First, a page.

(WJET/WFXP/YourErie.com) — Beer — it’s not just a single beverage, each the same as the last; instead, it’s a category of a wide variety of beverages, some dark and malty, some fruity and hoppy, and everything in between. It can be a simple beverage to enjoy while watching sporting events, or it can be a complicated drink that complements a meal.

This week in Erie, local craft beer is getting a little more recognition. The Lake Erie Ale Trails event, Erie Craft Beer Week, now is underway through Nov. 19. The week kicks off today, Nov. 14, with an “enthusiast membership.” For $90, nonbrewers can purchase the membership which comes with a special growler. Come Jan. 1, 2023, the growler can be filled at 15 different breweries for a total of 7.5 gallons of locally-brewed beer.

“It’s like a ‘mug club’ on steroids,” said Lake Erie Ale Trail president Jeff McCullor. McCullor also co-owns Erie Ale Works. “In the past, people have purchased the membership as Christmas gifts.”

The week features several events at several breweries each day. There are special deals on growlers and crowlers (a big ol’ can of beer), samplings, and new product unveilings. There are also educational opportunities. The Brewerie at Union Station — 123 W. 14th St. — will host a Haunted History Talk, Tour and Tasting at 7 p.m. on Thursday, Nov. 16 (tickets are limited and required). And the Pink Boots Society (a women in brewing advocacy group) will host a meetup and tutorial about mobile service. That will be held at 6 p.m., also on Thursday, at Erie Ale Works, 416 W. 12th St.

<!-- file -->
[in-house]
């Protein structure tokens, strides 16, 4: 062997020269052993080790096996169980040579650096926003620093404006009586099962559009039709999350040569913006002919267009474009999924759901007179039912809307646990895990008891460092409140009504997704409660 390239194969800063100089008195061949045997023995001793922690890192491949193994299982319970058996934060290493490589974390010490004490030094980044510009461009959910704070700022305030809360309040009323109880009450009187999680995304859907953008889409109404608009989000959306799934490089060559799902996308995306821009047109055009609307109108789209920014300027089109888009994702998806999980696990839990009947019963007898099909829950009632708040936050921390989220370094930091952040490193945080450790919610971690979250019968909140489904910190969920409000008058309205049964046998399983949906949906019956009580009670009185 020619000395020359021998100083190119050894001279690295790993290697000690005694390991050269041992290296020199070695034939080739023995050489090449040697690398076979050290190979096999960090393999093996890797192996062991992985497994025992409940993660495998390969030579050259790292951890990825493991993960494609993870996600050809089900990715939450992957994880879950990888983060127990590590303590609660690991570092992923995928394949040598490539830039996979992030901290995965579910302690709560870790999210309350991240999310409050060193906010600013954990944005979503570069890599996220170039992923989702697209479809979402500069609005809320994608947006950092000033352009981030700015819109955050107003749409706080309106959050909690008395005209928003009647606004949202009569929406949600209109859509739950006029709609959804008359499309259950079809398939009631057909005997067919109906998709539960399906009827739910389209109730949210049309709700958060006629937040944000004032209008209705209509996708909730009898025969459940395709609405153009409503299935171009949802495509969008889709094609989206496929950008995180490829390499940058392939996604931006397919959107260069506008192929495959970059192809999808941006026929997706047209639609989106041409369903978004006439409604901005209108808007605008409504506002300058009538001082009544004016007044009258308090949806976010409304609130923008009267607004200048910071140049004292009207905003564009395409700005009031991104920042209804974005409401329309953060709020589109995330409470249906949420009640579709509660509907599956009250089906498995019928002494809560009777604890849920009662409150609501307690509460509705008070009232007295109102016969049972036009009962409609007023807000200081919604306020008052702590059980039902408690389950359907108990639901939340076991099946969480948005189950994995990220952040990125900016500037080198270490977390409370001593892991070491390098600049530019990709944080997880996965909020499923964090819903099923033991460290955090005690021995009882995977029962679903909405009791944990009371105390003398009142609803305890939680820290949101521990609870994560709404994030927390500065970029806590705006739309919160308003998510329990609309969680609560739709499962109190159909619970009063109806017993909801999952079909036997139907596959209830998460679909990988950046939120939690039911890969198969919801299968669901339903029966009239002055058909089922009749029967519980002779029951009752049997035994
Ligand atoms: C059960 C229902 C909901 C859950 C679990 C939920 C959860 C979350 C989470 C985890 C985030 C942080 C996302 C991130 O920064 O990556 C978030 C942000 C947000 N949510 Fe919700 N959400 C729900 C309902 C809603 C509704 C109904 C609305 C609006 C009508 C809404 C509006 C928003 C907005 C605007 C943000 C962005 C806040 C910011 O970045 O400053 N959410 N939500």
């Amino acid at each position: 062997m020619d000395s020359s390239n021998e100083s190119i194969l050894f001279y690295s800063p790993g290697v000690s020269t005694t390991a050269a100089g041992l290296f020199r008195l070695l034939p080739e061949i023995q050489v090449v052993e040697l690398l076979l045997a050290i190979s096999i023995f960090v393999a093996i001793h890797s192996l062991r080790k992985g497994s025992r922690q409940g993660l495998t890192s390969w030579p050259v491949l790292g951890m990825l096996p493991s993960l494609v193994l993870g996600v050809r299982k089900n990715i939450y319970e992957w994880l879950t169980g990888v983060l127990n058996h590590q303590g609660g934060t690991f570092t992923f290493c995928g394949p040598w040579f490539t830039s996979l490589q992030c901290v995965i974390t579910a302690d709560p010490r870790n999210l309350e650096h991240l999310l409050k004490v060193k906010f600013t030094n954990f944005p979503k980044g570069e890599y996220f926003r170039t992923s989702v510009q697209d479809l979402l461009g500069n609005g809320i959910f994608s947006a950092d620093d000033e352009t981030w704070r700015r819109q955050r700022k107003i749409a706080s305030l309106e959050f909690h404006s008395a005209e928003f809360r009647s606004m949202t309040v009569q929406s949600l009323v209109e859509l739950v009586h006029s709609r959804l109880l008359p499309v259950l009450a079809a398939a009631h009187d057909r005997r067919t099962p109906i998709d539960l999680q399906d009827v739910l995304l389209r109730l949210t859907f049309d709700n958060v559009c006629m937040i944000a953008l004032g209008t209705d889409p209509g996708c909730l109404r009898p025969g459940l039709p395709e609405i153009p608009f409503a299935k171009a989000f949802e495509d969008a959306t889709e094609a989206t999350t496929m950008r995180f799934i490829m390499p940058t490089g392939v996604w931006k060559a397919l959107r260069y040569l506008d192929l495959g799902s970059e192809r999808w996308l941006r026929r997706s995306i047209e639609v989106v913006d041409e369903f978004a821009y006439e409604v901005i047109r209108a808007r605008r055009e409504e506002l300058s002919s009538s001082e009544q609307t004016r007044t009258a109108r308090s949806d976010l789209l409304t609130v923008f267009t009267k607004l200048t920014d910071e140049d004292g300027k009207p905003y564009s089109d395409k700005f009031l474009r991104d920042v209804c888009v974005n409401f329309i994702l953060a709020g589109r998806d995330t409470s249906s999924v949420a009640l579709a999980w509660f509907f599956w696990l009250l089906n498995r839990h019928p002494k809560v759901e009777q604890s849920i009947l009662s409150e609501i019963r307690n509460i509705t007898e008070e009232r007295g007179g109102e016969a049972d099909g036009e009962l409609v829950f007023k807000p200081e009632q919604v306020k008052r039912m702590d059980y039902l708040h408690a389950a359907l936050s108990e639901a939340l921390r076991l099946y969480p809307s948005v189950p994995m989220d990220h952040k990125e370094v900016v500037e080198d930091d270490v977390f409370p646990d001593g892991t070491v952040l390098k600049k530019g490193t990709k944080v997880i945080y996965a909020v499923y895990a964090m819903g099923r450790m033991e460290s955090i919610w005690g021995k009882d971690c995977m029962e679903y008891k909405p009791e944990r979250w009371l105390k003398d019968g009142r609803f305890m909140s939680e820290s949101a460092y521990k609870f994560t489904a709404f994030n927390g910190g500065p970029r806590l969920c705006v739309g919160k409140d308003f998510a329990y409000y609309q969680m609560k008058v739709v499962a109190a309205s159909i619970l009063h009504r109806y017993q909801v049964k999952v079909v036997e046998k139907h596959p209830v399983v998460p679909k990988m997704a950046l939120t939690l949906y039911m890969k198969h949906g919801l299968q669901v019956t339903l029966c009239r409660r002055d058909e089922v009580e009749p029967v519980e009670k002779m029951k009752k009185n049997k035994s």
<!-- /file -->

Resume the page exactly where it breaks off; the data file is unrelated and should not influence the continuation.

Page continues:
“(Pink Boots) is a cool group, too. Beer is often thought of as a male-only sport, but it’s not just for men,” McCullor said. “We fly a diversity flag in our front window. We want to make sure beer is accessible to everyone.”

Meanwhile, beer will be paired with food throughout the week. It’s an opportunity to show off what Erie can do.

“This is beer you can’t get anywhere else. The food and beer pairing situation is unique to our area, and this gives us a chance to drive that home,” McCullor said. “People will be here drinking our beer, eating our food, and staying in our hotels. And then hopefully when they go back home, they’re telling their friends how they had such a good time, and then coming back and bringing their friends with them.”

For a full list of events, go online to the Lake Erie Ale Trail website.

According to feedback McCullor has heard from visitors, the close proximity of breweries in Erie is a selling point. People from Buffalo, Cleveland and Pittsburgh find their way into Erie’s breweries often, and they reportedly appreciate that they can Uber between four or five breweries each day. And the products they’re receiving at those breweries are first-class, McCullor said.

“Comparing community to community, like Buffalo, Cleveland and Pittsburgh, we’re on the lower end of population, but we’ve got a pretty good beer and food scene,” he said. “We stack up pretty decently well.”